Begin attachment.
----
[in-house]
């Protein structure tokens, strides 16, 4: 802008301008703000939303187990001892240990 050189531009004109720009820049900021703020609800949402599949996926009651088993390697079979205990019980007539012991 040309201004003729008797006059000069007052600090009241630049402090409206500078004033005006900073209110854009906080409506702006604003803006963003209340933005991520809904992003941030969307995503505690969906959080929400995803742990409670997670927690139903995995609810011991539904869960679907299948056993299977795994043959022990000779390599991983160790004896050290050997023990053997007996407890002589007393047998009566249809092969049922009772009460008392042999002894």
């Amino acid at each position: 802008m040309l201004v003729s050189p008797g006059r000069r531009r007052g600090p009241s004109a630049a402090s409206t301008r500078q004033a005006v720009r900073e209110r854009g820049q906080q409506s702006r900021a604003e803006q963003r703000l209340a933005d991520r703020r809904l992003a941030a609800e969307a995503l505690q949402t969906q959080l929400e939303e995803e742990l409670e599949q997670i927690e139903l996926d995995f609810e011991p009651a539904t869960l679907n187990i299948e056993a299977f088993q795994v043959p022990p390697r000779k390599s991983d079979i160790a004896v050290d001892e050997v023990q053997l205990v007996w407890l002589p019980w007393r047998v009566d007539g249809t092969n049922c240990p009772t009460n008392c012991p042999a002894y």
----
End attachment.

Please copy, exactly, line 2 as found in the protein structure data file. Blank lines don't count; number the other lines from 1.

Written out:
């Protein structure tokens, strides 16, 4: 802008301008703000939303187990001892240990 050189531009004109720009820049900021703020609800949402599949996926009651088993390697079979205990019980007539012991 040309201004003729008797006059000069007052600090009241630049402090409206500078004033005006900073209110854009906080409506702006604003803006963003209340933005991520809904992003941030969307995503505690969906959080929400995803742990409670997670927690139903995995609810011991539904869960679907299948056993299977795994043959022990000779390599991983160790004896050290050997023990053997007996407890002589007393047998009566249809092969049922009772009460008392042999002894």